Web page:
Former France international Sebastian Bahamahina said Saturday he was forced to retire due to a concussion, accusing top-14 club Clermont of failing to acknowledge responsibility for his condition.
The 31-year-old said he suffered from recurring episodes of chronic fatigue and headaches, and expressed anger over how he was fired.
The veteran rock forward said, “I am ashamed of my club for this sacking of incompetence.” I said I made it.”
Vahamahina joined Clermont from Perpignan in 2014 and made 154 appearances for the club.
However, he has not played since December 2022 and underwent two surgeries while waiting for a financial settlement from the club.
“It’s been five months and you have given me a decent and clear proposal to properly end the talks with the club,” he told sports daily L’Equipe.
“Each time I have had a concussion, the symptoms have increased and it has affected not only my life as a professional rugby player, but also my personal life.”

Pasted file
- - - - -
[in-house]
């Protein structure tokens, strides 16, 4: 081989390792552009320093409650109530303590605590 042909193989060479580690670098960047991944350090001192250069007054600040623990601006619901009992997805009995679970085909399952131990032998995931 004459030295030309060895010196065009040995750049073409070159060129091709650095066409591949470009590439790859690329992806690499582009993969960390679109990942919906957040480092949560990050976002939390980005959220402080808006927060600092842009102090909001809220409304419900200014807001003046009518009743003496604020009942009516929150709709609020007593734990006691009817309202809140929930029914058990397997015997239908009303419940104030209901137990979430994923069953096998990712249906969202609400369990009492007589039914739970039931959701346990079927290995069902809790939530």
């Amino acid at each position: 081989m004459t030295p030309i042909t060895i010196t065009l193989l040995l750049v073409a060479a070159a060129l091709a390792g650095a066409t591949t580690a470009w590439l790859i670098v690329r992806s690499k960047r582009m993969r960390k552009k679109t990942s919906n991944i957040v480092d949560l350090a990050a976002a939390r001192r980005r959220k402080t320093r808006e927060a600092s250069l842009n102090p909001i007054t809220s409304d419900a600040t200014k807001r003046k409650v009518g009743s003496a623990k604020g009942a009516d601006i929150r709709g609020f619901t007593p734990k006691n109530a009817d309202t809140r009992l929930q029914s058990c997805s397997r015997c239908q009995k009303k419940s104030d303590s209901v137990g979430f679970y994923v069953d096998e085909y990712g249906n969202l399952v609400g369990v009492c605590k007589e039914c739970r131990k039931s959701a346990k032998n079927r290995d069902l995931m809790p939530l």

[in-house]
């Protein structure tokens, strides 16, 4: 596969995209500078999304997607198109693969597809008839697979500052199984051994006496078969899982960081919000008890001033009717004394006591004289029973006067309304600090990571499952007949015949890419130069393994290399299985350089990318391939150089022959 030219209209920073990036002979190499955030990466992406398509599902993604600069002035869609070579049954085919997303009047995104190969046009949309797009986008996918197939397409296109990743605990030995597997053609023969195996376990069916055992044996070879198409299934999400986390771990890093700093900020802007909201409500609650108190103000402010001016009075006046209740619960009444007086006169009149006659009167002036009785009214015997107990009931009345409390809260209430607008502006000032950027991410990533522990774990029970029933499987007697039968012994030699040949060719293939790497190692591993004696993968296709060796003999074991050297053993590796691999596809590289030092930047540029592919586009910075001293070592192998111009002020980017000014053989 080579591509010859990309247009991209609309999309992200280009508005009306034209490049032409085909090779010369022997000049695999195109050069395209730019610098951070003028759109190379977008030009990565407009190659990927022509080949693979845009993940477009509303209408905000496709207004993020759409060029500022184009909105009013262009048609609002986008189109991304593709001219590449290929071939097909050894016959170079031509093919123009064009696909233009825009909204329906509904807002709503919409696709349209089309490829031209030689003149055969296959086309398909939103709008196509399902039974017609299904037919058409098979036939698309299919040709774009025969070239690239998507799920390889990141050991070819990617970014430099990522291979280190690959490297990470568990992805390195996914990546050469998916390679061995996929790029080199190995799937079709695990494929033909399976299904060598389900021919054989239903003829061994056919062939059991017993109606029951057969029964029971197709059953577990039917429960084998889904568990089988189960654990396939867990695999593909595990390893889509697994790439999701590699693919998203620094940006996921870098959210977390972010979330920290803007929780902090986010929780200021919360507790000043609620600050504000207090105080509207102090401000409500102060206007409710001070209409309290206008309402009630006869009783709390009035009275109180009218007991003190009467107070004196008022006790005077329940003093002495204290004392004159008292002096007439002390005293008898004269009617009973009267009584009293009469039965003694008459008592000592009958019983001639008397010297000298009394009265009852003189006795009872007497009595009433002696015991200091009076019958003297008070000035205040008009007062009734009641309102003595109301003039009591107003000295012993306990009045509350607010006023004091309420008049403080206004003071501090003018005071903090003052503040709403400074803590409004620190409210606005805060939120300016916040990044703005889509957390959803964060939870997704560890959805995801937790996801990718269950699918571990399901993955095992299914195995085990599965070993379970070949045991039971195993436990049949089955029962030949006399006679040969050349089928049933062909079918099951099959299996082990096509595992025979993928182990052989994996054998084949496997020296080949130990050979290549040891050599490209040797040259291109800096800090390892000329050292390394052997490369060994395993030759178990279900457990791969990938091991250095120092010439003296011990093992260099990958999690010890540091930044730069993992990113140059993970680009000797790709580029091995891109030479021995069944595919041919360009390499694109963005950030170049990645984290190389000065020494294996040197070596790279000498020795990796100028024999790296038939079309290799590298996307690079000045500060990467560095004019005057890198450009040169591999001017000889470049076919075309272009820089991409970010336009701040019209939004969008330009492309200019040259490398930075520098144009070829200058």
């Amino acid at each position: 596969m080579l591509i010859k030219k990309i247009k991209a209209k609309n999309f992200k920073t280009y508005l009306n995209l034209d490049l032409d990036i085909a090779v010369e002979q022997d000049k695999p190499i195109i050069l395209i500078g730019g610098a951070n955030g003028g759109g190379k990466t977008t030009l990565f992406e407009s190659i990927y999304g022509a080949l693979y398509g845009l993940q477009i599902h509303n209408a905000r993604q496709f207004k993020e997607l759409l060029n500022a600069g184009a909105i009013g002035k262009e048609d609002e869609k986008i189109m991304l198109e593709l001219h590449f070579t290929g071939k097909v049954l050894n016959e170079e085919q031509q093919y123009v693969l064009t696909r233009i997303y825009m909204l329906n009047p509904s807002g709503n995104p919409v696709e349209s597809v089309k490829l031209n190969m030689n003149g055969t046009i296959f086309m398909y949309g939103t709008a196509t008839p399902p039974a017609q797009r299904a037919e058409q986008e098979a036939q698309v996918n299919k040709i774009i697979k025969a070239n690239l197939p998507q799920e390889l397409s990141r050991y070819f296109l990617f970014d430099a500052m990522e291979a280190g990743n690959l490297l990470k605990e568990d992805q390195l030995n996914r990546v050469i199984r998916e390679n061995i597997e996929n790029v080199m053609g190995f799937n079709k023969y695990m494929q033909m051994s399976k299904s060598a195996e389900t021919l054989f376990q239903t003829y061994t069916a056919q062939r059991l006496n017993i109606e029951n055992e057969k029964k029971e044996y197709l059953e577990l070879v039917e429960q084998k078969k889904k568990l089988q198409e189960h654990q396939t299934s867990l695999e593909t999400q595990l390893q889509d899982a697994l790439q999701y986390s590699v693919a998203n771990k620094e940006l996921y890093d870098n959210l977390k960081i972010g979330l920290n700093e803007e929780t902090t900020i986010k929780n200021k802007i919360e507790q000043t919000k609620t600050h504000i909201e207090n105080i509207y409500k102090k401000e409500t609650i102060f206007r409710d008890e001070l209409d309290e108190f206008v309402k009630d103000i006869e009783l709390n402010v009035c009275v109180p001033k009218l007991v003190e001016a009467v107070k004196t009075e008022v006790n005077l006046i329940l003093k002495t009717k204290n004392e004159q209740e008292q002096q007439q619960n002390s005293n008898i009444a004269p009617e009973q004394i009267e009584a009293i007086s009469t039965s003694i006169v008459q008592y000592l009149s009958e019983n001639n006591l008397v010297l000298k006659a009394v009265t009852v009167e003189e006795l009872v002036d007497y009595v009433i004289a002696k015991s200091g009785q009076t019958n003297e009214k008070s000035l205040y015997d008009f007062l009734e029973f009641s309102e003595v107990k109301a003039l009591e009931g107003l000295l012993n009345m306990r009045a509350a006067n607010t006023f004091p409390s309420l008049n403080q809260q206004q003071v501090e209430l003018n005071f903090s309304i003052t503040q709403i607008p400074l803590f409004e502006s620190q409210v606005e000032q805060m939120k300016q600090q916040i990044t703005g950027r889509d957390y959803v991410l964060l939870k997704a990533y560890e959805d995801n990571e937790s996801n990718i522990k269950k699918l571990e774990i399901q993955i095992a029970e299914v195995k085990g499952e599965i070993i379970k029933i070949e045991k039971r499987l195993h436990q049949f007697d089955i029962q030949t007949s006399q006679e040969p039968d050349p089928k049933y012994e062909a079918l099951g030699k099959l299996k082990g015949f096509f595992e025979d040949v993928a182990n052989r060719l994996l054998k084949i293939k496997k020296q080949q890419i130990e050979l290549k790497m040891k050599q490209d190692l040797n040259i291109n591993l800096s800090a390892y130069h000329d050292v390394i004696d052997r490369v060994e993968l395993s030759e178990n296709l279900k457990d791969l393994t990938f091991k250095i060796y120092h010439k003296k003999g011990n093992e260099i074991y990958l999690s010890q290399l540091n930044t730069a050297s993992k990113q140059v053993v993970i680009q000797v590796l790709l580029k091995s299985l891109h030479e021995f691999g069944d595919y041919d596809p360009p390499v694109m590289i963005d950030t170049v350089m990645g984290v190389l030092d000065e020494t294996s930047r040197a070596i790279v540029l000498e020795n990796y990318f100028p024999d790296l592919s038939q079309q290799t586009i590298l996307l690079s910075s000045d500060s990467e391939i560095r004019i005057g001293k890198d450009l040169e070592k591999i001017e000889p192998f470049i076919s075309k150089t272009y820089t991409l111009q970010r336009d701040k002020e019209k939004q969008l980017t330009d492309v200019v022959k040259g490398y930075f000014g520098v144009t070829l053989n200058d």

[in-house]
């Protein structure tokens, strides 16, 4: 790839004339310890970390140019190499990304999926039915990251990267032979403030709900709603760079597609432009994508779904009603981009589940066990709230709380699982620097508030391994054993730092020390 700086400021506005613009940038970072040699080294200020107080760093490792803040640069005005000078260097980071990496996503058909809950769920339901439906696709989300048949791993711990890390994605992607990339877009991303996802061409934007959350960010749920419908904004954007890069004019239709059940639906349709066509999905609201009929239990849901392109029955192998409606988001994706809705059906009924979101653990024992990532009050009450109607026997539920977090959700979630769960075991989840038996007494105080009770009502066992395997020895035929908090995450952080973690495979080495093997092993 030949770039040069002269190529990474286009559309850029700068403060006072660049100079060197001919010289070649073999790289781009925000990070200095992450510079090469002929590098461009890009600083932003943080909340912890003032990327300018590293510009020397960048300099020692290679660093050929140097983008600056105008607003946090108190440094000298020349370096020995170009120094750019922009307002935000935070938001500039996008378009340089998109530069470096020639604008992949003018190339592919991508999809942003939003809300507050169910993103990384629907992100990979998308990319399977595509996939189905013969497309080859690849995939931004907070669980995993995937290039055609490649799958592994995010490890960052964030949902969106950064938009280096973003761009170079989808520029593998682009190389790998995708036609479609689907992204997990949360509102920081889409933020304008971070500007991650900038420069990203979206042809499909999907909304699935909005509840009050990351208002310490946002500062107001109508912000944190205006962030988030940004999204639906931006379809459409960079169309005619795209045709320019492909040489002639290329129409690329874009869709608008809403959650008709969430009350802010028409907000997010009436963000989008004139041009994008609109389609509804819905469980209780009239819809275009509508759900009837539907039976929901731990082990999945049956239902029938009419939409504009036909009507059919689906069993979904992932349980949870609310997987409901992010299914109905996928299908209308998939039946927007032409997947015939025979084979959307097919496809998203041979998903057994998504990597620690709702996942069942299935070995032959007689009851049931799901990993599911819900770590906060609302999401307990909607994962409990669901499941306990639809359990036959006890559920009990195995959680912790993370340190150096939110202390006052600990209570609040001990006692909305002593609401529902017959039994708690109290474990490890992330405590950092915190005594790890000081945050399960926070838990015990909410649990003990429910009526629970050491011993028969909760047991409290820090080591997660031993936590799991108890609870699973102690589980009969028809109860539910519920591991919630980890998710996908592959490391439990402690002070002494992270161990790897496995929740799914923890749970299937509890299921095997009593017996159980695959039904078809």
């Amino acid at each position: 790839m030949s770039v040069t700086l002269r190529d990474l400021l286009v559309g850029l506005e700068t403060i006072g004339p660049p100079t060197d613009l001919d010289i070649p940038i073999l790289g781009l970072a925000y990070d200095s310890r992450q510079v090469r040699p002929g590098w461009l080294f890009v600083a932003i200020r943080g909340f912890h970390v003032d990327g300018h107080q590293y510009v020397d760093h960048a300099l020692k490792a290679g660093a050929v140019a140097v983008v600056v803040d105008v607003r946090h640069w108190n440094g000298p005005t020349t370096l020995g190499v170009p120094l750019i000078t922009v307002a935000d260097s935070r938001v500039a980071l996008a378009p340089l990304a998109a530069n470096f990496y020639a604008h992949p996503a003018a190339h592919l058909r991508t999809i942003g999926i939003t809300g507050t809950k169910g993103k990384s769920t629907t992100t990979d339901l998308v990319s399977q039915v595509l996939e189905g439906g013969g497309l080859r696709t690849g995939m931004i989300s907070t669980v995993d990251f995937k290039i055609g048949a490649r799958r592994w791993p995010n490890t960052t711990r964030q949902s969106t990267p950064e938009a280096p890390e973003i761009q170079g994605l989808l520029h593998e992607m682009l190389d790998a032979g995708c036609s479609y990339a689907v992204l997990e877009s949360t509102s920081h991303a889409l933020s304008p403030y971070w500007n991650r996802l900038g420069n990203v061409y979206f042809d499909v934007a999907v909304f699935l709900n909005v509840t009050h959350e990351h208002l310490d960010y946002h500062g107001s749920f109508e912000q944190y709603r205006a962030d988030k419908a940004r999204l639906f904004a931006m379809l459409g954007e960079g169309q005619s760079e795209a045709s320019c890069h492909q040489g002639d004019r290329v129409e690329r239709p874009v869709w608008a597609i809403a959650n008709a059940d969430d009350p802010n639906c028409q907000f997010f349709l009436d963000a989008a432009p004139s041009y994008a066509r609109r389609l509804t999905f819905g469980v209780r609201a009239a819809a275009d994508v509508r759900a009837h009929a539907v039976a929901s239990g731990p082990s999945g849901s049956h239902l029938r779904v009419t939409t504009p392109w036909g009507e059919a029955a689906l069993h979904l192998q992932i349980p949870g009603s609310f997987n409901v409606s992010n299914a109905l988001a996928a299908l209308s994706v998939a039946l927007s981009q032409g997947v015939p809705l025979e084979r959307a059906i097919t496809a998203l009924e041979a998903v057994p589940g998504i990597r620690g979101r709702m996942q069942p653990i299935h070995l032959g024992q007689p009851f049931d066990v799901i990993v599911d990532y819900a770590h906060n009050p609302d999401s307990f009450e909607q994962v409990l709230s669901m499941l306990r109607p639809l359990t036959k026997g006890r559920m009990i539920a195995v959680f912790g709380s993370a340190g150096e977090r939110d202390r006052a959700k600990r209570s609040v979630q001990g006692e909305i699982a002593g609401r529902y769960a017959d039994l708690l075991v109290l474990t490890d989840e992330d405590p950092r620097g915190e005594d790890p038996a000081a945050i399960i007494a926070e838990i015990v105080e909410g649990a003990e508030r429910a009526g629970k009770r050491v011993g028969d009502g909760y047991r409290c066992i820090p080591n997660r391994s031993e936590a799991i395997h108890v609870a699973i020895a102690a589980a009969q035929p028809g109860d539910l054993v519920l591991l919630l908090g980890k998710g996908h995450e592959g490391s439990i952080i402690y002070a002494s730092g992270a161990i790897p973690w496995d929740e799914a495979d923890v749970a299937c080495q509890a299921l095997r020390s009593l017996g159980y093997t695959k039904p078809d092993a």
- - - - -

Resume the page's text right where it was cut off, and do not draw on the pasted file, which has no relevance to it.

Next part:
Two former Clermont players, Jamie Cudmore and Alexandre Lapandry, who retired due to incompetence, also sued the club for damages.
“The club has been playing for a while and wants me to give up.
He joins a list of players who have blamed the game’s rulers for their failures over concussions, including former All Blacks prop Karl Heyman and former England hooker Steve Thompson.
They both spent time in the top 14 and are part of a group of about 15 players who filed a lawsuit against French rugby officials for breaching safety last November.
About 200 players have accused World Rugby, the England and Wales federations, of not doing enough to protect players from concussions.
When contacted by AFP, Clermont declined to comment on Vahhamahina’s allegations.
After a 32-16 win over Stade Français late on Saturday, Clermont coach Christophe Urios asked about the timing of the interview.
“There’s been a lot of information like this since I arrived at the end of December, so get used to it,” he said.
“There’s still a surprising side to all of this.”
The Clermont player Arthur Ituria sympathized with Vahamahina.
“He’s a player, a boy who loves rugby, and it’s complicated not to have him on our side,” said fellow Second Row.
“Those concussion stories are always tricky. I see players and clubs in the dark. It’s never fun.”